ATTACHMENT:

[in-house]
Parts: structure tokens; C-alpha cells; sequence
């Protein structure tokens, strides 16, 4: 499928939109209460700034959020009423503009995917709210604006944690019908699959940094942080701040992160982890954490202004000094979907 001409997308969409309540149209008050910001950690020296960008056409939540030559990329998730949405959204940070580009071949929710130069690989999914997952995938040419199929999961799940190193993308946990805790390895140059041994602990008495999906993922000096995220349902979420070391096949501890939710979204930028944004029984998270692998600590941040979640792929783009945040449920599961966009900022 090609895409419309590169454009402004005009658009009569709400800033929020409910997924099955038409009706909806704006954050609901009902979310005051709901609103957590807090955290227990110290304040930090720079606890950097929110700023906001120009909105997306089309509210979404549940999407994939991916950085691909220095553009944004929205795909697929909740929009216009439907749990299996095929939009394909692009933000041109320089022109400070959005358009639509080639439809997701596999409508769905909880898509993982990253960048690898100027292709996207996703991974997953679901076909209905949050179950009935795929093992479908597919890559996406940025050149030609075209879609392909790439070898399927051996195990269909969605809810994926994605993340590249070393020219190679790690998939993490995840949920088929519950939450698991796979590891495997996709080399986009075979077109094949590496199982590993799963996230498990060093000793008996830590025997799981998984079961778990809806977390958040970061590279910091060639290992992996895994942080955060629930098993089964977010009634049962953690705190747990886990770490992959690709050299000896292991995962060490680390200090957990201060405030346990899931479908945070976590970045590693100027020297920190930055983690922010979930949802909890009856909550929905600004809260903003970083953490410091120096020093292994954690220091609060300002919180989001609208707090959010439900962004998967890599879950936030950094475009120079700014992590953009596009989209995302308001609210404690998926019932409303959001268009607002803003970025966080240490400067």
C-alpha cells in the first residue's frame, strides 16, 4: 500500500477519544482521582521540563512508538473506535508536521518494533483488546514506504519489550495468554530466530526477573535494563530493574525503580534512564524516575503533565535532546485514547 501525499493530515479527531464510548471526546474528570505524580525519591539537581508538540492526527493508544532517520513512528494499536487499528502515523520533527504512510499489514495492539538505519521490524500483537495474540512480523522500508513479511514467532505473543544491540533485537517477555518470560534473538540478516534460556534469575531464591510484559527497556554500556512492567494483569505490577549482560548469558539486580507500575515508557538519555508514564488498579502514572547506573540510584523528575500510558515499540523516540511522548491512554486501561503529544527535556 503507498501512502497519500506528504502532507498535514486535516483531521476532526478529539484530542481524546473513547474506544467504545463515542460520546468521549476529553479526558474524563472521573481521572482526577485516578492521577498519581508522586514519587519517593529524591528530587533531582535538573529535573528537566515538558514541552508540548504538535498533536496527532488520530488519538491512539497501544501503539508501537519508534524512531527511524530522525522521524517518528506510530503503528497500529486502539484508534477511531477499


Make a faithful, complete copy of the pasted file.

[in-house]
Parts: structure tokens; C-alpha cells; sequence
């Protein structure tokens, strides 16, 4: 499928939109209460700034959020009423503009995917709210604006944690019908699959940094942080701040992160982890954490202004000094979907 001409997308969409309540149209008050910001950690020296960008056409939540030559990329998730949405959204940070580009071949929710130069690989999914997952995938040419199929999961799940190193993308946990805790390895140059041994602990008495999906993922000096995220349902979420070391096949501890939710979204930028944004029984998270692998600590941040979640792929783009945040449920599961966009900022 090609895409419309590169454009402004005009658009009569709400800033929020409910997924099955038409009706909806704006954050609901009902979310005051709901609103957590807090955290227990110290304040930090720079606890950097929110700023906001120009909105997306089309509210979404549940999407994939991916950085691909220095553009944004929205795909697929909740929009216009439907749990299996095929939009394909692009933000041109320089022109400070959005358009639509080639439809997701596999409508769905909880898509993982990253960048690898100027292709996207996703991974997953679901076909209905949050179950009935795929093992479908597919890559996406940025050149030609075209879609392909790439070898399927051996195990269909969605809810994926994605993340590249070393020219190679790690998939993490995840949920088929519950939450698991796979590891495997996709080399986009075979077109094949590496199982590993799963996230498990060093000793008996830590025997799981998984079961778990809806977390958040970061590279910091060639290992992996895994942080955060629930098993089964977010009634049962953690705190747990886990770490992959690709050299000896292991995962060490680390200090957990201060405030346990899931479908945070976590970045590693100027020297920190930055983690922010979930949802909890009856909550929905600004809260903003970083953490410091120096020093292994954690220091609060300002919180989001609208707090959010439900962004998967890599879950936030950094475009120079700014992590953009596009989209995302308001609210404690998926019932409303959001268009607002803003970025966080240490400067």
C-alpha cells in the first residue's frame, strides 16, 4: 500500500477519544482521582521540563512508538473506535508536521518494533483488546514506504519489550495468554530466530526477573535494563530493574525503580534512564524516575503533565535532546485514547 501525499493530515479527531464510548471526546474528570505524580525519591539537581508538540492526527493508544532517520513512528494499536487499528502515523520533527504512510499489514495492539538505519521490524500483537495474540512480523522500508513479511514467532505473543544491540533485537517477555518470560534473538540478516534460556534469575531464591510484559527497556554500556512492567494483569505490577549482560548469558539486580507500575515508557538519555508514564488498579502514572547506573540510584523528575500510558515499540523516540511522548491512554486501561503529544527535556 503507498501512502497519500506528504502532507498535514486535516483531521476532526478529539484530542481524546473513547474506544467504545463515542460520546468521549476529553479526558474524563472521573481521572482526577485516578492521577498519581508522586514519587519517593529524591528530587533531582535538573529535573528537566515538558514541552508540548504538535498533536496527532488520530488519538491512539497501544501503539508501537519508534524512531527511524530522525522521524517518528506510530503503528497500529486502539484508534477511531477499